“OK, here goes.” So began the first Santa Clarita City Council meeting of 2012. The recently enthroned Mayor Laurie Ender said, “I know you’ll give me a break,” a tad anxious as she worked to find her bearings. In anticipation of Martin Luther King, Jr. Day, she quoted King: “The good neighbor looks beyond the external accidents and discerns those inner qualities that make all men human and, therefore, brothers.” Ender hoped Claritans would endeavor to find brotherhood with their neighbors despite their differences.
There was a slight divergence from the usual order or things as the council decided to add an agenda item for the evening. City Attorney Joe Montes said that the last-minute addition was OK, even though it couldn’t be publicly noticed. He explained that the item came up after the agenda was made and was considered urgent. Specifically, California Senate Bill 659 (or similar legislation) would allow redevelopment agencies to operate an extra two months after their planned dissolution this February. The bill may be introduced as early as the 11th and decided before the next council meeting, so the council members voted to add an agenda item offering support for the bill.
Awards and recognition came next. Cross country runners from Saugus (girls team) and Golden Valley (boys team) were cheered as CIF State Champions. Mayor Pro Tem Frank Ferry described the unprecedented six-in-a-row championship of the Saugus team, ordering coach Rene Paragas, his wife (“Get up here, wife!” Ferry bellowed into the microphone), and the assistant coach, Kathryn Nelson, forward to receive credit as well. Mayor Ender said that she was delighted to see the young Golden Valley High School win such a prestigious title.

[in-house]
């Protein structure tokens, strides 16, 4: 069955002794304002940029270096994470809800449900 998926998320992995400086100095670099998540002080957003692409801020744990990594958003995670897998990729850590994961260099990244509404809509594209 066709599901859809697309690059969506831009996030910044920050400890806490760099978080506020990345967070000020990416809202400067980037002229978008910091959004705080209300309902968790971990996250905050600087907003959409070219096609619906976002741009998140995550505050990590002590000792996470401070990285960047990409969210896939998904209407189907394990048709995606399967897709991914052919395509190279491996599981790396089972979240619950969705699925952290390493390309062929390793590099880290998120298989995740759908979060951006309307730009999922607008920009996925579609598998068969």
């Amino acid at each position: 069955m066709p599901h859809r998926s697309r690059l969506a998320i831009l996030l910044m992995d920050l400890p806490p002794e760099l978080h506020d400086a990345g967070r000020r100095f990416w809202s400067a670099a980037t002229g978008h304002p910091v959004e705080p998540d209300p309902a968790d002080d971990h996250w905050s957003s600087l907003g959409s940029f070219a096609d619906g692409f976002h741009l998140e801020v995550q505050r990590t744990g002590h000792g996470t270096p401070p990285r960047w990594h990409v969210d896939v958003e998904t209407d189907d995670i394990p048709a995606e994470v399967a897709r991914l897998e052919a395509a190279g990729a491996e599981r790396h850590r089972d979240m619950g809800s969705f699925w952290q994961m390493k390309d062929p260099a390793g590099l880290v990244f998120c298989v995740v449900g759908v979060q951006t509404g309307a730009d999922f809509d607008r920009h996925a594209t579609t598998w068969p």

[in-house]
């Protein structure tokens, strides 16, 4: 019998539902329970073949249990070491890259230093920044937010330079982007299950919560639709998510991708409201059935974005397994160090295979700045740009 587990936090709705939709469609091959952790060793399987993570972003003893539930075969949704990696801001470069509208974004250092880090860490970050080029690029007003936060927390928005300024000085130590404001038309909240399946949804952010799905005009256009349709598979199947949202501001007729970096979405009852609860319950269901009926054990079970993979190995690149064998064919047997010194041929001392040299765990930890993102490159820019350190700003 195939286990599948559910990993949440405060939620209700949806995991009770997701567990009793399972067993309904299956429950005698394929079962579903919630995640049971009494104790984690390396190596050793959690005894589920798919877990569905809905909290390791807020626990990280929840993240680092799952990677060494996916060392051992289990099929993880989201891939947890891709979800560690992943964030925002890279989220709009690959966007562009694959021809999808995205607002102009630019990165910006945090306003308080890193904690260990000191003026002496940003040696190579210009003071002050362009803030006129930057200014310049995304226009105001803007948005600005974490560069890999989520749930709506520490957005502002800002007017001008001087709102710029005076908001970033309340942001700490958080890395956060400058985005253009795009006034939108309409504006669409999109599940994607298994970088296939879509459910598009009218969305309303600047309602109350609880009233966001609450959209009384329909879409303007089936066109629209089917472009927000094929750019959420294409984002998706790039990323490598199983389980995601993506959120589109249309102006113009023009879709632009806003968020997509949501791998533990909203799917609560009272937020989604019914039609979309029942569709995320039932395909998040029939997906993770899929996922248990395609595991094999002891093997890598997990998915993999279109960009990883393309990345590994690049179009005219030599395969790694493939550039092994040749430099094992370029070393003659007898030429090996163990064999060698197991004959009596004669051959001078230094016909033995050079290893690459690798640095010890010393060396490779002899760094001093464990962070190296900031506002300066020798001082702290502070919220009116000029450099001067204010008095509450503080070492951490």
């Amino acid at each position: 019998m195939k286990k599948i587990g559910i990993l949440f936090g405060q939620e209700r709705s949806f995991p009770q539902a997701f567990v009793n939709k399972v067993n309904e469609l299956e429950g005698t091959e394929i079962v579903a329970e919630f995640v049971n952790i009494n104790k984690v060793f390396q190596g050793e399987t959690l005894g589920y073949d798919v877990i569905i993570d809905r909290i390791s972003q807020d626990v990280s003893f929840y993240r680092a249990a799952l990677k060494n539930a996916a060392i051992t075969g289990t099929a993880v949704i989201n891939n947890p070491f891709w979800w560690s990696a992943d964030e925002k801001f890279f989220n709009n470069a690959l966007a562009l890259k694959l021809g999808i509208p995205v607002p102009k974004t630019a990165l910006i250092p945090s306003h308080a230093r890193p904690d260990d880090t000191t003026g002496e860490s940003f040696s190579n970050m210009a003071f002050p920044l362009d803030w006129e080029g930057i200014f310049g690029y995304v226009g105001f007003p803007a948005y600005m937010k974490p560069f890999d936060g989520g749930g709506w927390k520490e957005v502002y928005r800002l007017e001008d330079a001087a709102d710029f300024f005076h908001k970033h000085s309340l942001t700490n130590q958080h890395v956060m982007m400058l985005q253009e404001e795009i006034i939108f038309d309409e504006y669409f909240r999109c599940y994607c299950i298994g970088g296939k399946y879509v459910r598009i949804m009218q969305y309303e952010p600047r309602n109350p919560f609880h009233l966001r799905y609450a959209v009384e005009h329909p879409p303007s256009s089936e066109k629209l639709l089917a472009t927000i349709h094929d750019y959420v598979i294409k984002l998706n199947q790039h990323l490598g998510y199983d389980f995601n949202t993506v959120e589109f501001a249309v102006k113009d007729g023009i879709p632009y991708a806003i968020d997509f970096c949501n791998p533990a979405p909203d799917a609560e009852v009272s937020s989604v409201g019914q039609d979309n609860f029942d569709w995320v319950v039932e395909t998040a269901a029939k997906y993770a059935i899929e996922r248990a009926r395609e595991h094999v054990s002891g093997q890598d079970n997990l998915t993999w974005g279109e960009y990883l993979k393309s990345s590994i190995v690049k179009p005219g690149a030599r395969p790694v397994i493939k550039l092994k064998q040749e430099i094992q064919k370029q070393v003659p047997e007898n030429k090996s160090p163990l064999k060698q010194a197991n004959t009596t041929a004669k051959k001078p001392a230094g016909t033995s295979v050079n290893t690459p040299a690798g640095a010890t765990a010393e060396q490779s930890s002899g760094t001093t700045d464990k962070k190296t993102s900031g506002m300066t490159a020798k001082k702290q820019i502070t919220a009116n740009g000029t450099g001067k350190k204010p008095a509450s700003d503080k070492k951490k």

Comments and committee reports took an unfortunately long time. Councilmember Marsha McLean deserves the credit. She wanted to send an opinion about a draft MOU involving SCAG, the California High Speed Rail Authority, and others. The MOU covers improvements to rail lines and rail-based transportation systems, some of which operate nearby. McLean’s intended message was quickly lost in a lengthy discussion of whether it would be permissible to convey said message without it being approved as an agenda item (but essentially, she wanted to speed up the improvement process with a deadline set before the next regional transportation plan was released, not the proposed 2020 date). Joe Montes said he thought that if a letter was going to be sent on behalf on the whole council—none of the members of which had seen a copy—it should be on the agenda. He vacillated, though, wondering in what capacity McLean was hoping to offer the opinion and what impact such an opinion would have and so on. McLean felt like Montes was wrong and making the letter too much of a “big deal.” Ultimately, it was decided that Joe Montes and Mike Murphy, intergovernmental relations officer, would look it over and allow the whole council to sign or recommend that McLean send the letter on her own.
Councilmember Laurene Weste skipped her turn to offer comments. Ferry spoke about a visit with Jo Anne Darcy, where he learned that the former council member valued the personal relationships she had built more highly than all the plaques and honors she had received while in power. Finally, Ender shared numbers from 2011’s record-breaking year of filming—some 901 film days occurred in Santa Clarita, having a $19M impact on local businesses.
The emergency agenda item concerning redevelopment was considered next. As you likely know, a court decision means that redevelopment agencies will be eliminated in February, at which point successor agencies will take control to continue paying off debts and fully dismantling the operations.